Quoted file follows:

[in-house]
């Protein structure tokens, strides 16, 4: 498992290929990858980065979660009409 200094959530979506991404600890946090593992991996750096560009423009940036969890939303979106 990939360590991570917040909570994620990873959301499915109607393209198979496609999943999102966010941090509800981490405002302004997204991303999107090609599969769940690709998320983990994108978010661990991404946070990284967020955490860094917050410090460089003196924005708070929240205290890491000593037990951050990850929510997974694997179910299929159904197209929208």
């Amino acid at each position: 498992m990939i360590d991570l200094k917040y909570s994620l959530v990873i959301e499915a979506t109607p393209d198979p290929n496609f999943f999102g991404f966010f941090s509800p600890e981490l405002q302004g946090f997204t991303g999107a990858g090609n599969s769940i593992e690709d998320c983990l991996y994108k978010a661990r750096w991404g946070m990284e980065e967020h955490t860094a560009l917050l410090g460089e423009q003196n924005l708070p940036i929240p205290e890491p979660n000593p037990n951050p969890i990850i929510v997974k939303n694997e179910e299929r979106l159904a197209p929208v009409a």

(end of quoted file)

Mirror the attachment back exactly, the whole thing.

[in-house]
């Protein structure tokens, strides 16, 4: 498992290929990858980065979660009409 200094959530979506991404600890946090593992991996750096560009423009940036969890939303979106 990939360590991570917040909570994620990873959301499915109607393209198979496609999943999102966010941090509800981490405002302004997204991303999107090609599969769940690709998320983990994108978010661990991404946070990284967020955490860094917050410090460089003196924005708070929240205290890491000593037990951050990850929510997974694997179910299929159904197209929208």
């Amino acid at each position: 498992m990939i360590d991570l200094k917040y909570s994620l959530v990873i959301e499915a979506t109607p393209d198979p290929n496609f999943f999102g991404f966010f941090s509800p600890e981490l405002q302004g946090f997204t991303g999107a990858g090609n599969s769940i593992e690709d998320c983990l991996y994108k978010a661990r750096w991404g946070m990284e980065e967020h955490t860094a560009l917050l410090g460089e423009q003196n924005l708070p940036i929240p205290e890491p979660n000593p037990n951050p969890i990850i929510v997974k939303n694997e179910e299929r979106l159904a197209p929208v009409a």